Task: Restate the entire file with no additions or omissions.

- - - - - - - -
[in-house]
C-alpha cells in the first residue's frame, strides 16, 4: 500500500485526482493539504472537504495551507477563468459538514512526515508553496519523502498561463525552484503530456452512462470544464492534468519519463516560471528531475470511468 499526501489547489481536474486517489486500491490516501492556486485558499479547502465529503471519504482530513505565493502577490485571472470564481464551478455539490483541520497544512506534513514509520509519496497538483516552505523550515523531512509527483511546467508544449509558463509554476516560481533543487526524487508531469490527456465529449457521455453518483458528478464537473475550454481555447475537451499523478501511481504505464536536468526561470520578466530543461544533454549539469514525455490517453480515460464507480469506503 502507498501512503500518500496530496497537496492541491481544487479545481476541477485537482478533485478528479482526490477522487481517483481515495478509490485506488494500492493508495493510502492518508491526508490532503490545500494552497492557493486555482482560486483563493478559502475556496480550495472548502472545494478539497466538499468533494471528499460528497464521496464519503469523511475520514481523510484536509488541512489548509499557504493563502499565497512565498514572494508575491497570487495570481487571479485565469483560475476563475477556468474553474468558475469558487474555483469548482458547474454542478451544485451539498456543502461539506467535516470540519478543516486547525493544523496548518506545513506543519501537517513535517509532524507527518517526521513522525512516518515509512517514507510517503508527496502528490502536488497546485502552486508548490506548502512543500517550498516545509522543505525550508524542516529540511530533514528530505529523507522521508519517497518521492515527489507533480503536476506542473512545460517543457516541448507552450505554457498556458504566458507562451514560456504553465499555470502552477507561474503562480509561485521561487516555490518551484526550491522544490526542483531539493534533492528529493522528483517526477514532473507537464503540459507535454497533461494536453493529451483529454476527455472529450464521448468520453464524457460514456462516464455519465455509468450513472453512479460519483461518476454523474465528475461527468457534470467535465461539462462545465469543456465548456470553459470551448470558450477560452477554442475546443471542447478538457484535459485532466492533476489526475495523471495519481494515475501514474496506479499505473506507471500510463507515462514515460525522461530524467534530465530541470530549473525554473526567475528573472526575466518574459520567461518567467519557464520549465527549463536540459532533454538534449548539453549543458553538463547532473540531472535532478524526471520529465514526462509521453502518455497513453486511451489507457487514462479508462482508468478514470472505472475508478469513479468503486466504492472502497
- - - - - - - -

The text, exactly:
[in-house]
C-alpha cells in the first residue's frame, strides 16, 4: 500500500485526482493539504472537504495551507477563468459538514512526515508553496519523502498561463525552484503530456452512462470544464492534468519519463516560471528531475470511468 499526501489547489481536474486517489486500491490516501492556486485558499479547502465529503471519504482530513505565493502577490485571472470564481464551478455539490483541520497544512506534513514509520509519496497538483516552505523550515523531512509527483511546467508544449509558463509554476516560481533543487526524487508531469490527456465529449457521455453518483458528478464537473475550454481555447475537451499523478501511481504505464536536468526561470520578466530543461544533454549539469514525455490517453480515460464507480469506503 502507498501512503500518500496530496497537496492541491481544487479545481476541477485537482478533485478528479482526490477522487481517483481515495478509490485506488494500492493508495493510502492518508491526508490532503490545500494552497492557493486555482482560486483563493478559502475556496480550495472548502472545494478539497466538499468533494471528499460528497464521496464519503469523511475520514481523510484536509488541512489548509499557504493563502499565497512565498514572494508575491497570487495570481487571479485565469483560475476563475477556468474553474468558475469558487474555483469548482458547474454542478451544485451539498456543502461539506467535516470540519478543516486547525493544523496548518506545513506543519501537517513535517509532524507527518517526521513522525512516518515509512517514507510517503508527496502528490502536488497546485502552486508548490506548502512543500517550498516545509522543505525550508524542516529540511530533514528530505529523507522521508519517497518521492515527489507533480503536476506542473512545460517543457516541448507552450505554457498556458504566458507562451514560456504553465499555470502552477507561474503562480509561485521561487516555490518551484526550491522544490526542483531539493534533492528529493522528483517526477514532473507537464503540459507535454497533461494536453493529451483529454476527455472529450464521448468520453464524457460514456462516464455519465455509468450513472453512479460519483461518476454523474465528475461527468457534470467535465461539462462545465469543456465548456470553459470551448470558450477560452477554442475546443471542447478538457484535459485532466492533476489526475495523471495519481494515475501514474496506479499505473506507471500510463507515462514515460525522461530524467534530465530541470530549473525554473526567475528573472526575466518574459520567461518567467519557464520549465527549463536540459532533454538534449548539453549543458553538463547532473540531472535532478524526471520529465514526462509521453502518455497513453486511451489507457487514462479508462482508468478514470472505472475508478469513479468503486466504492472502497